It’s interesting to hear about the Beit Din of Evanston. I assume kabbalas mitzvos was required of the converts?

    • Asher Lopatin says:

      Yes, the Beit Din of Evanston require full Kabbalat Hamitzvot and the theology of Judaism as well.

      • David S says:

        Rabbi Lopatin, it is clear that your group here along with other Rabbis such as Rabbi Angel, have moved philosophically towards a bigger tent version of Judaism whereas the Right Wing have moved more and more towards the idea of philosophical purity in some cases rewriting Torah mi-sinai in order to advance their agenda. In my view, this pull away from the center is the most demoralizing aspect of our current times since it is crystal clear that it does not help the Jewish people. In my view, the only way to deal with it is to vocally call out those who would add to the Torah through excessive stringency.

      • YOSEF says:

        You still have not resonded to the article by Rav Aharon that vehemently opposes your idea

  6. YOSEF says:

    How do you respond to the article by Rav Aharon Soloveichik vehemently opposed to your suggestion?

  7. I completely agree with your suggestion.

    However, there is the danger that people will be availed of the Law of Return but nevertheless have to fly to Cyrpus as second-class Israeli citizens in order to marry.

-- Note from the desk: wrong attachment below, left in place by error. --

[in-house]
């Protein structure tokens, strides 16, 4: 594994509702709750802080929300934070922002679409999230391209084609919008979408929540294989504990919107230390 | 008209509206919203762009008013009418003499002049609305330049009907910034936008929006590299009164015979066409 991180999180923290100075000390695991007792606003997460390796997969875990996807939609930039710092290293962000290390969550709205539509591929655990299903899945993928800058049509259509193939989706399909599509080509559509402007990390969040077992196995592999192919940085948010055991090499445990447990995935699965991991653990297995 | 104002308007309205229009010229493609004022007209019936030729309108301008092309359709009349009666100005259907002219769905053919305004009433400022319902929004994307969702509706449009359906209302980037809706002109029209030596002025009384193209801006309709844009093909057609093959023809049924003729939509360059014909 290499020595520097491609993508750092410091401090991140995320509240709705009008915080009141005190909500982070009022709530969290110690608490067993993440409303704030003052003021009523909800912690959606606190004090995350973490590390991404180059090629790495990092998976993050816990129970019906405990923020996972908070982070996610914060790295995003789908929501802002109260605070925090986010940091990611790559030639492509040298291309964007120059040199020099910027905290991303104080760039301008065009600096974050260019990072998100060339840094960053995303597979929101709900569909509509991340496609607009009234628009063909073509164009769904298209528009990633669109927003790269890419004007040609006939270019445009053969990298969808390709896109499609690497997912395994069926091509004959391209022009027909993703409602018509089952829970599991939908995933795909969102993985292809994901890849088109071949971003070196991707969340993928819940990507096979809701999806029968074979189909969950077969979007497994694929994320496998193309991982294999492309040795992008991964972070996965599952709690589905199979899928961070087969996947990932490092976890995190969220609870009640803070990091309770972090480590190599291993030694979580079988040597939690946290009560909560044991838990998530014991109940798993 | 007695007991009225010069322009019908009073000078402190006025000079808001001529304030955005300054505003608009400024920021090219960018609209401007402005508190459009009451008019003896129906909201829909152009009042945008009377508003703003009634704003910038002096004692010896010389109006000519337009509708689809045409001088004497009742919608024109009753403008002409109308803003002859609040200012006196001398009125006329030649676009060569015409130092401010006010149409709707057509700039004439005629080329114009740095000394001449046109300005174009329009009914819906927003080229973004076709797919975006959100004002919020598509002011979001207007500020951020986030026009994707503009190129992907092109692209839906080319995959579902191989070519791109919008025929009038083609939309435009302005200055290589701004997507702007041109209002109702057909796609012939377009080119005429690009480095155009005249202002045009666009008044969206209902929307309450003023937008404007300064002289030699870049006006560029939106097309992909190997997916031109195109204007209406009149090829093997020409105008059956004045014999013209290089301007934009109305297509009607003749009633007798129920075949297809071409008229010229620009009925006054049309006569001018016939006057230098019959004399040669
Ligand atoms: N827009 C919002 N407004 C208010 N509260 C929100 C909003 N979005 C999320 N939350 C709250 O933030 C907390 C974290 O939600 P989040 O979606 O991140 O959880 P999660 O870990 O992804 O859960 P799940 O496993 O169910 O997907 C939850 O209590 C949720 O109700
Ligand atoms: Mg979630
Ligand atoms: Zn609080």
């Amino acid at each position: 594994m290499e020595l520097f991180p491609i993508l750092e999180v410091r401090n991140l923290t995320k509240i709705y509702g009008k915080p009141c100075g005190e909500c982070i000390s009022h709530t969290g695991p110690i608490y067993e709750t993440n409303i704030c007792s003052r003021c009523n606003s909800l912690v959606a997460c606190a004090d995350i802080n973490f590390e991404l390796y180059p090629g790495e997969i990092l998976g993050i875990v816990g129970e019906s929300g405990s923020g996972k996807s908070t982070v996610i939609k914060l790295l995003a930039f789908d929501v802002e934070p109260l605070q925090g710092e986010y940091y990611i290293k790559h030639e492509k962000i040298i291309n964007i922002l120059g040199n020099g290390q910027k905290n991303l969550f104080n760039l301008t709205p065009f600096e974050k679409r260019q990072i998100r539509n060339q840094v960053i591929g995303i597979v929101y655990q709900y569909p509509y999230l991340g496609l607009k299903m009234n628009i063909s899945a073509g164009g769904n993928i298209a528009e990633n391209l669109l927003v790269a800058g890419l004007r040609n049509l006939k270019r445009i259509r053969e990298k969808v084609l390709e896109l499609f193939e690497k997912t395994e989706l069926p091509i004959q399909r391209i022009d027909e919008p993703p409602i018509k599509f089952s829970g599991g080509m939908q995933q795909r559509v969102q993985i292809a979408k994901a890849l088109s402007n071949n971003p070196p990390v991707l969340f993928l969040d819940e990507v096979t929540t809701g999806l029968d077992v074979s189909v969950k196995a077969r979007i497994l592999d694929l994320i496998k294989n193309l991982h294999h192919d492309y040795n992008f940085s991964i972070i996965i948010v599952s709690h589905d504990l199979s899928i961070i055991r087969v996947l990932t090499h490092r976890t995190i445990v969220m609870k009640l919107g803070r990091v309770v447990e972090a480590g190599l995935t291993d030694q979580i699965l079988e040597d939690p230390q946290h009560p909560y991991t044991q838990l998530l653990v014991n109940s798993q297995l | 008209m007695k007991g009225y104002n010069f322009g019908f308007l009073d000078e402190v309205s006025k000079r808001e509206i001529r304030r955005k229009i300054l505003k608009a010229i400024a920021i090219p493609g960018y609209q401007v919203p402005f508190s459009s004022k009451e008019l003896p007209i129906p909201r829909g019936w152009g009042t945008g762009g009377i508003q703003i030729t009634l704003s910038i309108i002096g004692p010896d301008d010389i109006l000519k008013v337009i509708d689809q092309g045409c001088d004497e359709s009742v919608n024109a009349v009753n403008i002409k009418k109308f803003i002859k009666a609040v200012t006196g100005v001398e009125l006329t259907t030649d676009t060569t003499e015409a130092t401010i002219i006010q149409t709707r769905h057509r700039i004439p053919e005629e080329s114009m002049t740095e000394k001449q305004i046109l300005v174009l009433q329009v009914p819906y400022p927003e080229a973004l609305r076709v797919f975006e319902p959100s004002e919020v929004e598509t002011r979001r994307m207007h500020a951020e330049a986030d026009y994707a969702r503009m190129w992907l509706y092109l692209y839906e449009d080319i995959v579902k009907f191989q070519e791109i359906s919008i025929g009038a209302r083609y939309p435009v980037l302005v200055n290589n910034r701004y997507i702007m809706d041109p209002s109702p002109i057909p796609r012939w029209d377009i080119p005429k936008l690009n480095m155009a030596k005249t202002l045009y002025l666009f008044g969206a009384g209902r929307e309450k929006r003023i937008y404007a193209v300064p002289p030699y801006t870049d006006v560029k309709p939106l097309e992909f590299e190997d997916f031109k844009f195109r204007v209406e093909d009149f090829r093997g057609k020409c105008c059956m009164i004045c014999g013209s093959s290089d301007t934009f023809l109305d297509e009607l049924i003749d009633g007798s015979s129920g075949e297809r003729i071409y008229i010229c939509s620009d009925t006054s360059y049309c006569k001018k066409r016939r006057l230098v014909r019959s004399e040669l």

Might I suggest also advocating the shita of Rabbis Benzion Uziel and Eliezer Berkovits, who advocated offering Orthodox conversions to those who aren’t halakhically Jewish according to matrilineality? (Rabbi Nathan Lopes Cardozo, in his Judaism On Trial advocates Rabbi Berkovits’s shita.)

    (Rabbi Uziel spoke of those with only Jewish fathers, and advocated conversion of the mothers in order to prevent the sin of intermarriage, and to save the children (whom he considered to be mi-zera yisrael from being lost to the Jewish people. Rabbi Berkovits was motivated by ahavat yisrael and Jewish unity. They have slightly different reasons therefore, and also, their technical understandings of the laws of conversion are ever so slightly different, but for all intents and purposes, their shitot are practically identical.)

    See Lilit Marcus’s New York is My Israel for a description of the practical and emotional position vis a vis Israel of someone with only a Jewish father and without a Jewish mother, and see my response to her containing extensive quotation of the words of Rabbis Uziel and Berkovits.

    And see the articles by Rabbis Yehuda Herzl Henkin and Marc Angel here.

  8. I completely agree with your suggestion.

    However, there is the danger that people will be availed of the Law of Return but nevertheless have to fly to Cyrpus as second-class Israeli citizens in order to marry.

    Might I suggest also advocating the shita of Rabbis Benzion Uziel and Eliezer Berkovits, who advocated offering Orthodox conversions to those who aren’t halakhically Jewish according to matrilineality? (Rabbi Nathan Lopes Cardozo, in his Judaism On Trial advocates Rabbi Berkovits’s shita.)